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5 Steps to Create an Idea-Generating Culture No matter where you are as a business, you'll need a culture that you can rely on to generate innovative ideas.

By Risto Siilasmaa

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When I became chairman of Nokia in May 2012, the company was facing one of the most dire threats to its existence. Four years after Apple had introduced the iPhone and Google the Android operating system, the company had lost over 90 percent of its value. The media wasn't just speculating whether Nokia would go bankrupt; it was estimating when. We had to come up with a solution, or we wouldn't survive. It was as simple -- and scary -- as that.

Related: Successful Leaders Know They Can Learn From Everyone at Their Company

Whether your company is in a crisis or you want to dodge the next bullet, whether you're looking for new ways to grow or seeking a complete transformation, you'll need a culture that you can rely on to generate innovative ideas. Here are five steps to jump-start idea creation in your company:

1. Lead by example.

The best -- and really the only way -- to create the culture you want is by being a role model. Oftentimes, you don't need to "lead." You just do, and people will do what you do.

2. Be a paranoid optimist.

Being paranoid actually leads to confidence and optimism. How does this work? Because you're paranoid, you're more likely to foresee the worst-case possibilities. But, in naming your nightmares, you naturally begin to think about how to prevent them from happening. By thinking about ways to decrease a negative outcome, you can identify and implement the actions that increase the likelihood that things will tilt your way. That's why you can afford to be optimistic. And when the leader sincerely radiates optimism, it's infectious. A culture of paranoid optimism is a petri dish for ideas.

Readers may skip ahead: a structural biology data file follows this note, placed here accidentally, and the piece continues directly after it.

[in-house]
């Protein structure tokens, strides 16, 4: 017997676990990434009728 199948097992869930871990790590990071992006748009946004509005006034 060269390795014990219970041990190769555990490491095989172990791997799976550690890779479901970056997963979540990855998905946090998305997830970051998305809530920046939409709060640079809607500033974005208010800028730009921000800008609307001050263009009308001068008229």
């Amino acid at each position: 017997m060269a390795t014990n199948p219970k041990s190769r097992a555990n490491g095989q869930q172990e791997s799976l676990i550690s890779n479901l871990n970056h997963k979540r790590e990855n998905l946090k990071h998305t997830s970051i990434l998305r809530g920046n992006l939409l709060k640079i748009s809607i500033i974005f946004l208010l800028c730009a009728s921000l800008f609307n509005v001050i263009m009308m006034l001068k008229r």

Related: 5 Characteristics of a Culture That Develops and Executes Breakthrough Ideas

3. Think in alternatives.

Thinking as a paranoid optimist almost forces you to think of alternative scenarios. You can't stop your imagination from coming up with different scenarios of successes and failures -- or ways to influence the outcomes.

And that's the point. Thinking in alternatives is not just about identifying existing options but about constantly imagining and even manufacturing different scenarios, then identifying the actions associated with each option. In other words, this is not just about listing realistic scenarios and coming up with related action plans. You can also come up with actions that will make an unrealistic positive scenario feasible.

To jump-start the process, when someone presents a plan to me, I'll often ask, "What are the alternatives?" Even if they don't respond with some alternatives this time, this question will remind them to think about alternatives next time -- and to ask their team members to do the same until it becomes standard discipline.